Campaigners have told Sky News they hope the record number of people supporting an annual cancer awareness appeal will help get more men starting their own support networks.
More than 160,000 men are diagnosed with cancer every year, including 40,000 who are told they have prostate cancer - and although there are hundreds of support groups for women, there are relatively few for men.
According to Movember, the campaign that encourages men to grow moustaches while raising funds, men are also less willing to talk openly with their friends.
Around 355,000 people have signed up to the appeal this year, with men growing and grooming a moustache throughout November to raise vital funds - more than £10.4m so far this year - for men's health.
Hywell Mills, Movember's sponsorship manager, said: "We've had a fantastic year so far, with 100,000 more moustaches being grown than last year, and the amount of awareness that generates, even before a penny is raised, cannot be underestimated.
"We find it's a great conversation starter, especially as men aren't as comfortable as women in having these types of conversations.
"We work very closely with our men's health partners - Prostate Cancer UK, for example, runs peer-to-peer support networks and helplines for men to speak to dedicated cancer support nurses.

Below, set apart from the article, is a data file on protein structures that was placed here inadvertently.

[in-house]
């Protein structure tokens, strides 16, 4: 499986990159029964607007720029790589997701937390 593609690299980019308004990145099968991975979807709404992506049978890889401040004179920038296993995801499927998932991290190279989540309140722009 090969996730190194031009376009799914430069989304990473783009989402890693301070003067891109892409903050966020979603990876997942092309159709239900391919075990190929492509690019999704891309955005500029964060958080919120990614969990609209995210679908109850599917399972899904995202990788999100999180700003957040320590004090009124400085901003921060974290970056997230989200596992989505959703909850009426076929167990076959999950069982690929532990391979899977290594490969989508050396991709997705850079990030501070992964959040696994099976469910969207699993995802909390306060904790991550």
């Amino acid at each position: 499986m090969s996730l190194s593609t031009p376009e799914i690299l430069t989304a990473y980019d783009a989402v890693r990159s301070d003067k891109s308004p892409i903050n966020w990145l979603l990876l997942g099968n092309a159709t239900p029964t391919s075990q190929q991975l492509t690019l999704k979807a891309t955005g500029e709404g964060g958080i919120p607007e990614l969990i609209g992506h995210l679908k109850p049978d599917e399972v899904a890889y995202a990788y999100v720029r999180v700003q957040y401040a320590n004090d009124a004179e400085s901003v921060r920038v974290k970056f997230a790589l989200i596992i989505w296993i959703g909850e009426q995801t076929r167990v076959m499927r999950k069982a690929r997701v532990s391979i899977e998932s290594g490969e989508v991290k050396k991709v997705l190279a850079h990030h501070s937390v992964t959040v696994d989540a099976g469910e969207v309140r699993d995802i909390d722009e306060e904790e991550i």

"But people need to be more aware of these services and they need to talk to their mates and their GPs as well. Creating these communities is something we're encouraging."
Neil Fox's father died of prostate cancer. The Magic FM DJ also wants to see more groups set up and said: "My dad was 76. He found out two years before. He had all the classic symptoms but he still didn't go to his GP. When he did go even the GP didn't recognise the signs."
In central London, a group of people, all of whom have been affected by prostate or testicular cancer, have already gathered to share their experiences with each other.
Stuart McGuire, 36, was diagnosed with testicular cancer in May this year. He is now in remission after undergoing chemotherapy and radiotherapy.
He said: "I remember being in the waiting room, waiting for the results. My wife came in with our baby and the doctor said: 'Stuart, you've got testicular cancer and it's spread up the the lymph nodes to your abdomen.'
"I thought, 'this can't be happening to me, this is happening to somebody else.'
"My wife was amazing and asked lots of intelligent questions but I just went into zombie mode."
Waldo de Vleeschauewer, who was also told he had the disease last October, said: "I was ignorant about cancer. I'm very active - I play squash and rugby and I thought it may have just been a sports injury.
"As guys you 'man up' and you get on with it. If something's bothering you, you just ignore it."
Movember originated in Australia but has now spread to at least a dozen countries worldwide.
Last year, 854,000 worldwide supporters raised £79.3m. In the UK, much of the money is donated to Prostate Cancer UK and the Institute of Cancer Research.